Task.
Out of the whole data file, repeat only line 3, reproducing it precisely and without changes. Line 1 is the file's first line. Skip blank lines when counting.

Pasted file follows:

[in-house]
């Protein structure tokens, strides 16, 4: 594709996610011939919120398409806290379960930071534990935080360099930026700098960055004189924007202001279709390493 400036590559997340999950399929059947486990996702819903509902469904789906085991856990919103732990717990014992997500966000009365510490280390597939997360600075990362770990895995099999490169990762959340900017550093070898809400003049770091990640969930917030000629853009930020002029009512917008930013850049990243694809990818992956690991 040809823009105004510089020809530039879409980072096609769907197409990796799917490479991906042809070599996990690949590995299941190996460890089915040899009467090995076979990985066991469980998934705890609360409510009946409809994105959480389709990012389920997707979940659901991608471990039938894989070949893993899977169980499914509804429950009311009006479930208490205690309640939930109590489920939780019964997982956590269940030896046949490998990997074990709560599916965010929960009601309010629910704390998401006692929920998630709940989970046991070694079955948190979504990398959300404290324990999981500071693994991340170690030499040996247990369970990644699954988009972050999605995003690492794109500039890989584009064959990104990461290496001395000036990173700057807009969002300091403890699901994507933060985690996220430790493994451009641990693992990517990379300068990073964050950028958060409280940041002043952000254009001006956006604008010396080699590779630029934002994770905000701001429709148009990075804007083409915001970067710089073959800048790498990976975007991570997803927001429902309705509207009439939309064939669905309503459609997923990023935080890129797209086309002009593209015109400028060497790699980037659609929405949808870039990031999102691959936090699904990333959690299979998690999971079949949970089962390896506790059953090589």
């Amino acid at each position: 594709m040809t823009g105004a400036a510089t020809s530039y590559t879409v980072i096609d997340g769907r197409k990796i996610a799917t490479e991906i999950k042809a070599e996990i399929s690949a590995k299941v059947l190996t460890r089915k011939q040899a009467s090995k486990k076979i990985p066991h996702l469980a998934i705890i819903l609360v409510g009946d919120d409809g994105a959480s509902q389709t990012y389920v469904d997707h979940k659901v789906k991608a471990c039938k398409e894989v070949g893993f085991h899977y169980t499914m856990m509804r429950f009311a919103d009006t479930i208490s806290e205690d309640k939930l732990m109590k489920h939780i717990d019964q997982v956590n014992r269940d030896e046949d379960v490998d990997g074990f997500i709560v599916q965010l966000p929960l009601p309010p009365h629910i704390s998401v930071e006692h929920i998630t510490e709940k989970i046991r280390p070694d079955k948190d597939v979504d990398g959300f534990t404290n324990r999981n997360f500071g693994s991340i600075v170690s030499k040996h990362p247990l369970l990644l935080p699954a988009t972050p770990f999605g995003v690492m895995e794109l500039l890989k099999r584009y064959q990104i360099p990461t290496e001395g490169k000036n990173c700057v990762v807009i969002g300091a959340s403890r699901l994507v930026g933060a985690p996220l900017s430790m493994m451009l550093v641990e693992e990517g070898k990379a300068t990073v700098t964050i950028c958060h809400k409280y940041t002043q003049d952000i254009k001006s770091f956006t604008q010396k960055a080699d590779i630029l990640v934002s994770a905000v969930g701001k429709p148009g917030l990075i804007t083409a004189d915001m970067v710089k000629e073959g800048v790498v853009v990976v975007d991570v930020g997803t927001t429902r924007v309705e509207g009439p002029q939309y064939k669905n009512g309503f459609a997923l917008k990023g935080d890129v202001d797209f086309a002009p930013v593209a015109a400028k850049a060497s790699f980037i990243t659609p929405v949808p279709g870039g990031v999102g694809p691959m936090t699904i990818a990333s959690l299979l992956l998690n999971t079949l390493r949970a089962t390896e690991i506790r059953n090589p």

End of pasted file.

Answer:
């Amino acid at each position: 594709m040809t823009g105004a400036a510089t020809s530039y590559t879409v980072i096609d997340g769907r197409k990796i996610a799917t490479e991906i999950k042809a070599e996990i399929s690949a590995k299941v059947l190996t460890r089915k011939q040899a009467s090995k486990k076979i990985p066991h996702l469980a998934i705890i819903l609360v409510g009946d919120d409809g994105a959480s509902q389709t990012y389920v469904d997707h979940k659901v789906k991608a471990c039938k398409e894989v070949g893993f085991h899977y169980t499914m856990m509804r429950f009311a919103d009006t479930i208490s806290e205690d309640k939930l732990m109590k489920h939780i717990d019964q997982v956590n014992r269940d030896e046949d379960v490998d990997g074990f997500i709560v599916q965010l966000p929960l009601p309010p009365h629910i704390s998401v930071e006692h929920i998630t510490e709940k989970i046991r280390p070694d079955k948190d597939v979504d990398g959300f534990t404290n324990r999981n997360f500071g693994s991340i600075v170690s030499k040996h990362p247990l369970l990644l935080p699954a988009t972050p770990f999605g995003v690492m895995e794109l500039l890989k099999r584009y064959q990104i360099p990461t290496e001395g490169k000036n990173c700057v990762v807009i969002g300091a959340s403890r699901l994507v930026g933060a985690p996220l900017s430790m493994m451009l550093v641990e693992e990517g070898k990379a300068t990073v700098t964050i950028c958060h809400k409280y940041t002043q003049d952000i254009k001006s770091f956006t604008q010396k960055a080699d590779i630029l990640v934002s994770a905000v969930g701001k429709p148009g917030l990075i804007t083409a004189d915001m970067v710089k000629e073959g800048v790498v853009v990976v975007d991570v930020g997803t927001t429902r924007v309705e509207g009439p002029q939309y064939k669905n009512g309503f459609a997923l917008k990023g935080d890129v202001d797209f086309a002009p930013v593209a015109a400028k850049a060497s790699f980037i990243t659609p929405v949808p279709g870039g990031v999102g694809p691959m936090t699904i990818a990333s959690l299979l992956l998690n999971t079949l390493r949970a089962t390896e690991i506790r059953n090589p």